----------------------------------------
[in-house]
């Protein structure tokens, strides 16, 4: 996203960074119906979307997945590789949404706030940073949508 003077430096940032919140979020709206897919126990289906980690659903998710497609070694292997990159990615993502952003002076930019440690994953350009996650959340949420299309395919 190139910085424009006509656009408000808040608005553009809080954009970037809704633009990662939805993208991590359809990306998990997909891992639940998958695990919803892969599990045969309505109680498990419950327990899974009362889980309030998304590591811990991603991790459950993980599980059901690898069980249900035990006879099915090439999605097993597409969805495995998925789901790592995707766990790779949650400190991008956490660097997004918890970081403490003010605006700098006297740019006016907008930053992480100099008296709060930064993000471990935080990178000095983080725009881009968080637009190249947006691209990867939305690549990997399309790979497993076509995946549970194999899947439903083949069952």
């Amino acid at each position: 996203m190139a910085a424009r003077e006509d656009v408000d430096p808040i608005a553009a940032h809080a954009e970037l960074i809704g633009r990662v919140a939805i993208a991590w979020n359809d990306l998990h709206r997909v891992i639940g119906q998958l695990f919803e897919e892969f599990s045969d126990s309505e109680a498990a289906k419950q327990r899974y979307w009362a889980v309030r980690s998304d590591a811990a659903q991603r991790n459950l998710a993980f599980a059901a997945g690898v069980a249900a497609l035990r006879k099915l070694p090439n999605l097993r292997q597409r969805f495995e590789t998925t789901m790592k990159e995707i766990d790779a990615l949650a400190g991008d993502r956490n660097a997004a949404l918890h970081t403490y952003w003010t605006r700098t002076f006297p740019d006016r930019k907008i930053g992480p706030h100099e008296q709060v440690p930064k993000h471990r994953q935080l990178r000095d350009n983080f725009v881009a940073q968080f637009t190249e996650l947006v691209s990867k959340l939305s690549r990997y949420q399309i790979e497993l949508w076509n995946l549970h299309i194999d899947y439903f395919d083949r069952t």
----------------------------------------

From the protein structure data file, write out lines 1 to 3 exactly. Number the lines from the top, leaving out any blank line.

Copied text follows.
[in-house]
């Protein structure tokens, strides 16, 4: 996203960074119906979307997945590789949404706030940073949508 003077430096940032919140979020709206897919126990289906980690659903998710497609070694292997990159990615993502952003002076930019440690994953350009996650959340949420299309395919 190139910085424009006509656009408000808040608005553009809080954009970037809704633009990662939805993208991590359809990306998990997909891992639940998958695990919803892969599990045969309505109680498990419950327990899974009362889980309030998304590591811990991603991790459950993980599980059901690898069980249900035990006879099915090439999605097993597409969805495995998925789901790592995707766990790779949650400190991008956490660097997004918890970081403490003010605006700098006297740019006016907008930053992480100099008296709060930064993000471990935080990178000095983080725009881009968080637009190249947006691209990867939305690549990997399309790979497993076509995946549970194999899947439903083949069952």
């Amino acid at each position: 996203m190139a910085a424009r003077e006509d656009v408000d430096p808040i608005a553009a940032h809080a954009e970037l960074i809704g633009r990662v919140a939805i993208a991590w979020n359809d990306l998990h709206r997909v891992i639940g119906q998958l695990f919803e897919e892969f599990s045969d126990s309505e109680a498990a289906k419950q327990r899974y979307w009362a889980v309030r980690s998304d590591a811990a659903q991603r991790n459950l998710a993980f599980a059901a997945g690898v069980a249900a497609l035990r006879k099915l070694p090439n999605l097993r292997q597409r969805f495995e590789t998925t789901m790592k990159e995707i766990d790779a990615l949650a400190g991008d993502r956490n660097a997004a949404l918890h970081t403490y952003w003010t605006r700098t002076f006297p740019d006016r930019k907008i930053g992480p706030h100099e008296q709060v440690p930064k993000h471990r994953q935080l990178r000095d350009n983080f725009v881009a940073q968080f637009t190249e996650l947006v691209s990867k959340l939305s690549r990997y949420q399309i790979e497993l949508w076509n995946l549970h299309i194999d899947y439903f395919d083949r069952t």